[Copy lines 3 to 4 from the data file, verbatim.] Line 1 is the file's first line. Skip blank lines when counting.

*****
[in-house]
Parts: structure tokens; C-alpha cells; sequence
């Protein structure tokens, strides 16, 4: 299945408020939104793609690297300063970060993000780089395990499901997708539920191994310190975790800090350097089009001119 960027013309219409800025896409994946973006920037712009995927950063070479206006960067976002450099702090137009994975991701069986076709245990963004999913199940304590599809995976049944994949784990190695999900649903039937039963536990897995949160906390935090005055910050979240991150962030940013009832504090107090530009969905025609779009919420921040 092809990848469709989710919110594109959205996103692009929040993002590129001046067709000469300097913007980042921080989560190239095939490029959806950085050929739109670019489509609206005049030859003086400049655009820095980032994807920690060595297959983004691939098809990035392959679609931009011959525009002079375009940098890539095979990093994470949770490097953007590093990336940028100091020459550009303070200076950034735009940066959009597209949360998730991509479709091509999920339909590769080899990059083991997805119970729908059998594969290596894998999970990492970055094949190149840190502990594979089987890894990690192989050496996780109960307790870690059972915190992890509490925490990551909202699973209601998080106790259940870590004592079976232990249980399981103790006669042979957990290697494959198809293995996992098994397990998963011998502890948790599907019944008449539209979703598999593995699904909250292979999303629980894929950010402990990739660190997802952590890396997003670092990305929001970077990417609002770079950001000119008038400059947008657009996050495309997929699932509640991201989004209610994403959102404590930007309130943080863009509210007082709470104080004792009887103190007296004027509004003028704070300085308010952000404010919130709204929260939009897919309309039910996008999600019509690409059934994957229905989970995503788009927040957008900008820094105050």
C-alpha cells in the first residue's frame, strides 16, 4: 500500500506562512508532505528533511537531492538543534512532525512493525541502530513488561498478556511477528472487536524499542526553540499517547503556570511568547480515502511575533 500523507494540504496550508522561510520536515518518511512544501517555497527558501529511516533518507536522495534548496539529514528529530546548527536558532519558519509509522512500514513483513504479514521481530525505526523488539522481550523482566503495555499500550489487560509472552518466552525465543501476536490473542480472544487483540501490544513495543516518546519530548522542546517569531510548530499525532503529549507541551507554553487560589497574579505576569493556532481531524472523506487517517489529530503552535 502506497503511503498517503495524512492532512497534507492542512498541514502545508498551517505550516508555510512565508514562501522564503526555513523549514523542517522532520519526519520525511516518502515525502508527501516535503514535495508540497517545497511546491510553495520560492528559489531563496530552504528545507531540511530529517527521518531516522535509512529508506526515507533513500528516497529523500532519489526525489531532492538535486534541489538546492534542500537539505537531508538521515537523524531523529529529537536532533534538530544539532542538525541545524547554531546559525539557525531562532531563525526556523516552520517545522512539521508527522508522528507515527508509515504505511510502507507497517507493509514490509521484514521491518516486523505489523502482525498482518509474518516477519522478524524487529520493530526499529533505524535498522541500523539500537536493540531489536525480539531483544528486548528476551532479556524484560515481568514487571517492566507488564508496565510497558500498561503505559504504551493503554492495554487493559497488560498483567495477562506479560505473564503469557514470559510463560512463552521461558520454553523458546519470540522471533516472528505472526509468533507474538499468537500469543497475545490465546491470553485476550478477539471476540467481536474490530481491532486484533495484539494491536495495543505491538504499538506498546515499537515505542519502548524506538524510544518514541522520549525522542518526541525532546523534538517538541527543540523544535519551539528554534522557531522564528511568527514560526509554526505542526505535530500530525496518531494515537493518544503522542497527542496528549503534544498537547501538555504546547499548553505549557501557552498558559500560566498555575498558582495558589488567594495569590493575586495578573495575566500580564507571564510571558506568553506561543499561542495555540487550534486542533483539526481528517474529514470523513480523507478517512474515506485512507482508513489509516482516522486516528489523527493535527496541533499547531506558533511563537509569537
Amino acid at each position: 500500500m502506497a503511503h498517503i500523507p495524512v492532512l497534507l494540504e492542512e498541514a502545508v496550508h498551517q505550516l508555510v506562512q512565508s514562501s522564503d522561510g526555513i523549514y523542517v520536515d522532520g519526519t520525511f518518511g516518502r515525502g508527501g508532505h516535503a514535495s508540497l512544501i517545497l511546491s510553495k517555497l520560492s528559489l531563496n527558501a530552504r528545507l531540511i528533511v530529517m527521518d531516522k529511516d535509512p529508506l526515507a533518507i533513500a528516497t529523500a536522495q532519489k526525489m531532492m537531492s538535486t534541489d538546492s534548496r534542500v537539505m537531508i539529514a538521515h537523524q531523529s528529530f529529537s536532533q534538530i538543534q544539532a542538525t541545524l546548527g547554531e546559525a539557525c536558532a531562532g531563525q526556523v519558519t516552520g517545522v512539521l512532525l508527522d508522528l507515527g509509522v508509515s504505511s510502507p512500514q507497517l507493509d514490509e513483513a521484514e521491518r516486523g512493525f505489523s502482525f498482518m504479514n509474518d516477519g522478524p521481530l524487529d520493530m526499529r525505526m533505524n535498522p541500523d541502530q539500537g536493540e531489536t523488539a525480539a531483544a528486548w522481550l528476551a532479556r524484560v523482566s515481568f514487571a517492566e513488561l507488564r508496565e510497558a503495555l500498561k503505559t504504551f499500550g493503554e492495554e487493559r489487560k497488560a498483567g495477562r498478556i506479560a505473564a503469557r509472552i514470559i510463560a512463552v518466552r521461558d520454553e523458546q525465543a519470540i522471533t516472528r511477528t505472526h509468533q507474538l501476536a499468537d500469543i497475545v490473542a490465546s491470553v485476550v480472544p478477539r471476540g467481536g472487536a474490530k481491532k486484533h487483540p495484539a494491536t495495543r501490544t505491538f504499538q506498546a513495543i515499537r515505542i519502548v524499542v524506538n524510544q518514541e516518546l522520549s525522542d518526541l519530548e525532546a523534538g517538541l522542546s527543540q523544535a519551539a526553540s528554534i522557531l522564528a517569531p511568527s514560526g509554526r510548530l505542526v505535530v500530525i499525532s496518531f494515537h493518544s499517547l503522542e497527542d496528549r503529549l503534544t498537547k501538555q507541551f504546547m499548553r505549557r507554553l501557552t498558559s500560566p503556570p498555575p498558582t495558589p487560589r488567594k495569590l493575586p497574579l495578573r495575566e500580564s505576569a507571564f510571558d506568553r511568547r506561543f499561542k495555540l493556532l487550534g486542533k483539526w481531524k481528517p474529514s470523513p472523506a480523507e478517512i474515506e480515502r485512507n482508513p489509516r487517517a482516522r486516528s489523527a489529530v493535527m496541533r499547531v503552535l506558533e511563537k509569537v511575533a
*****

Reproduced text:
């Protein structure tokens, strides 16, 4: 299945408020939104793609690297300063970060993000780089395990499901997708539920191994310190975790800090350097089009001119 960027013309219409800025896409994946973006920037712009995927950063070479206006960067976002450099702090137009994975991701069986076709245990963004999913199940304590599809995976049944994949784990190695999900649903039937039963536990897995949160906390935090005055910050979240991150962030940013009832504090107090530009969905025609779009919420921040 092809990848469709989710919110594109959205996103692009929040993002590129001046067709000469300097913007980042921080989560190239095939490029959806950085050929739109670019489509609206005049030859003086400049655009820095980032994807920690060595297959983004691939098809990035392959679609931009011959525009002079375009940098890539095979990093994470949770490097953007590093990336940028100091020459550009303070200076950034735009940066959009597209949360998730991509479709091509999920339909590769080899990059083991997805119970729908059998594969290596894998999970990492970055094949190149840190502990594979089987890894990690192989050496996780109960307790870690059972915190992890509490925490990551909202699973209601998080106790259940870590004592079976232990249980399981103790006669042979957990290697494959198809293995996992098994397990998963011998502890948790599907019944008449539209979703598999593995699904909250292979999303629980894929950010402990990739660190997802952590890396997003670092990305929001970077990417609002770079950001000119008038400059947008657009996050495309997929699932509640991201989004209610994403959102404590930007309130943080863009509210007082709470104080004792009887103190007296004027509004003028704070300085308010952000404010919130709204929260939009897919309309039910996008999600019509690409059934994957229905989970995503788009927040957008900008820094105050």
C-alpha cells in the first residue's frame, strides 16, 4: 500500500506562512508532505528533511537531492538543534512532525512493525541502530513488561498478556511477528472487536524499542526553540499517547503556570511568547480515502511575533 500523507494540504496550508522561510520536515518518511512544501517555497527558501529511516533518507536522495534548496539529514528529530546548527536558532519558519509509522512500514513483513504479514521481530525505526523488539522481550523482566503495555499500550489487560509472552518466552525465543501476536490473542480472544487483540501490544513495543516518546519530548522542546517569531510548530499525532503529549507541551507554553487560589497574579505576569493556532481531524472523506487517517489529530503552535 502506497503511503498517503495524512492532512497534507492542512498541514502545508498551517505550516508555510512565508514562501522564503526555513523549514523542517522532520519526519520525511516518502515525502508527501516535503514535495508540497517545497511546491510553495520560492528559489531563496530552504528545507531540511530529517527521518531516522535509512529508506526515507533513500528516497529523500532519489526525489531532492538535486534541489538546492534542500537539505537531508538521515537523524531523529529529537536532533534538530544539532542538525541545524547554531546559525539557525531562532531563525526556523516552520517545522512539521508527522508522528507515527508509515504505511510502507507497517507493509514490509521484514521491518516486523505489523502482525498482518509474518516477519522478524524487529520493530526499529533505524535498522541500523539500537536493540531489536525480539531483544528486548528476551532479556524484560515481568514487571517492566507488564508496565510497558500498561503505559504504551493503554492495554487493559497488560498483567495477562506479560505473564503469557514470559510463560512463552521461558520454553523458546519470540522471533516472528505472526509468533507474538499468537500469543497475545490465546491470553485476550478477539471476540467481536474490530481491532486484533495484539494491536495495543505491538504499538506498546515499537515505542519502548524506538524510544518514541522520549525522542518526541525532546523534538517538541527543540523544535519551539528554534522557531522564528511568527514560526509554526505542526505535530500530525496518531494515537493518544503522542497527542496528549503534544498537547501538555504546547499548553505549557501557552498558559500560566498555575498558582495558589488567594495569590493575586495578573495575566500580564507571564510571558506568553506561543499561542495555540487550534486542533483539526481528517474529514470523513480523507478517512474515506485512507482508513489509516482516522486516528489523527493535527496541533499547531506558533511563537509569537